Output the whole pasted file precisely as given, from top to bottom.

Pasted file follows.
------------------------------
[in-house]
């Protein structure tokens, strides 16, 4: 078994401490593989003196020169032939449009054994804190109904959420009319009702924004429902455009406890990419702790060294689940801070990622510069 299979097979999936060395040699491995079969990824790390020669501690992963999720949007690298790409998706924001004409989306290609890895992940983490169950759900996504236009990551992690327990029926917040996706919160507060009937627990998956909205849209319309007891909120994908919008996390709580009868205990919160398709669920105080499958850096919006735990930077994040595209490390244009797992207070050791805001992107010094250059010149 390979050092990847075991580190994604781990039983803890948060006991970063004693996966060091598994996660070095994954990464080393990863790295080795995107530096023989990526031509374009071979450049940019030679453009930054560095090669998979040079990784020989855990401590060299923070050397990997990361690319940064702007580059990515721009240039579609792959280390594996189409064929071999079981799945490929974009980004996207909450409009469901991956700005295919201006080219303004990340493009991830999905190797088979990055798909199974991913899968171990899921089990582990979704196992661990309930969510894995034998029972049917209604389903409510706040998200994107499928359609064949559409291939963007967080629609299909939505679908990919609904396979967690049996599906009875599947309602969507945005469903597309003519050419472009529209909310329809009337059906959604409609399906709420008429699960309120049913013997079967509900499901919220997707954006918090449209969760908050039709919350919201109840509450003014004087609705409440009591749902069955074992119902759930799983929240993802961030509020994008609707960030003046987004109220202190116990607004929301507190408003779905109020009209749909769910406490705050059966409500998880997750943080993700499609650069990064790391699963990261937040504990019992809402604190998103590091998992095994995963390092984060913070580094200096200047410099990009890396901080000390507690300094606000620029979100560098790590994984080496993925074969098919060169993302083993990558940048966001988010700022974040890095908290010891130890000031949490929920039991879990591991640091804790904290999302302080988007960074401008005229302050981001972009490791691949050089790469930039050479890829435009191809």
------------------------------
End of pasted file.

[in-house]
């Protein structure tokens, strides 16, 4: 078994401490593989003196020169032939449009054994804190109904959420009319009702924004429902455009406890990419702790060294689940801070990622510069 299979097979999936060395040699491995079969990824790390020669501690992963999720949007690298790409998706924001004409989306290609890895992940983490169950759900996504236009990551992690327990029926917040996706919160507060009937627990998956909205849209319309007891909120994908919008996390709580009868205990919160398709669920105080499958850096919006735990930077994040595209490390244009797992207070050791805001992107010094250059010149 390979050092990847075991580190994604781990039983803890948060006991970063004693996966060091598994996660070095994954990464080393990863790295080795995107530096023989990526031509374009071979450049940019030679453009930054560095090669998979040079990784020989855990401590060299923070050397990997990361690319940064702007580059990515721009240039579609792959280390594996189409064929071999079981799945490929974009980004996207909450409009469901991956700005295919201006080219303004990340493009991830999905190797088979990055798909199974991913899968171990899921089990582990979704196992661990309930969510894995034998029972049917209604389903409510706040998200994107499928359609064949559409291939963007967080629609299909939505679908990919609904396979967690049996599906009875599947309602969507945005469903597309003519050419472009529209909310329809009337059906959604409609399906709420008429699960309120049913013997079967509900499901919220997707954006918090449209969760908050039709919350919201109840509450003014004087609705409440009591749902069955074992119902759930799983929240993802961030509020994008609707960030003046987004109220202190116990607004929301507190408003779905109020009209749909769910406490705050059966409500998880997750943080993700499609650069990064790391699963990261937040504990019992809402604190998103590091998992095994995963390092984060913070580094200096200047410099990009890396901080000390507690300094606000620029979100560098790590994984080496993925074969098919060169993302083993990558940048966001988010700022974040890095908290010891130890000031949490929920039991879990591991640091804790904290999302302080988007960074401008005229302050981001972009490791691949050089790469930039050479890829435009191809």